Meanwhile, the team at York Wallcovering says it's one of the only companies in North America that still produces surface prints — using its original century-old presses — alongside state-of-the-art printing technologies.
They use simply colored designs to lend visual depth to designs in two or three colors. At close range, they have a distinctive painterly effect.
"There are no rules about using wallpaper. My clients are having fun experimenting with scale, texture, and pattern," she says. "It's all about layering and choosing the areas you want to highlight."
While some designers prefer to use wallpaper as an accent — for instance, to punch up a powder room — designer Molnar says she's not averse to using wallpaper throughout the entire room.
"It takes some convincing because many homeowners are nervous," she says. "But you can go for it all the way and get beautiful results."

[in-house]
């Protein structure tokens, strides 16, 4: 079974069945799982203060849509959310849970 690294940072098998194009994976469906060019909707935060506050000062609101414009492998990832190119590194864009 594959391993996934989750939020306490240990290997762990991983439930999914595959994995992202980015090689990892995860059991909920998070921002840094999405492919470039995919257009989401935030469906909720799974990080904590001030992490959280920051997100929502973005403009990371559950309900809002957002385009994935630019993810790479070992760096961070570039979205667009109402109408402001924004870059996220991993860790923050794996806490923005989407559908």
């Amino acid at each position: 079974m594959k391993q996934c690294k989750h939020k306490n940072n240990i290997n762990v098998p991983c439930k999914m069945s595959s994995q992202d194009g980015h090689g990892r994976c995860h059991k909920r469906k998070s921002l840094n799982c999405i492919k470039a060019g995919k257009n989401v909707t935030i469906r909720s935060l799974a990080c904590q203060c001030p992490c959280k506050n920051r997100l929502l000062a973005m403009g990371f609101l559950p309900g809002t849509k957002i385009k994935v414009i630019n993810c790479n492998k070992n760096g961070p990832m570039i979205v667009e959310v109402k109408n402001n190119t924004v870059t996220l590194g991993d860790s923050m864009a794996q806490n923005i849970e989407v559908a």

Another thing that wallpaper newbies may find intimidating, experts say, is the process of putting it up.
Design pros stress that improved methods now exist.
"The old school way was slapping glue on the paper and applying it to the wall like that 'I Love Lucy' episode where they get trapped in the wallpaper," Molnar says.
Yet the industry has worked to make improvements. The glues are different, for example, since you apply them to the wall and then the paper. And many of the newer nontoxic adhesives can be removed rather easily. "You're not stuck with them forever."
Wallpaper has also become more eco-friendly. York now utilizes nonpolluting water-based inks and uses paper from managed forests in its manufacturing process.
And Eskayel offers an eco-friendly commercial-grade wallcovering containing over 20 percent recycled content.
With so many options, Jacobs says, it's a cinch to find wallpaper that matches your style and budget.
"Homeowners are looking to personalize their homes and express their personality through their decorating," she says. "Wallpaper offers so many choices."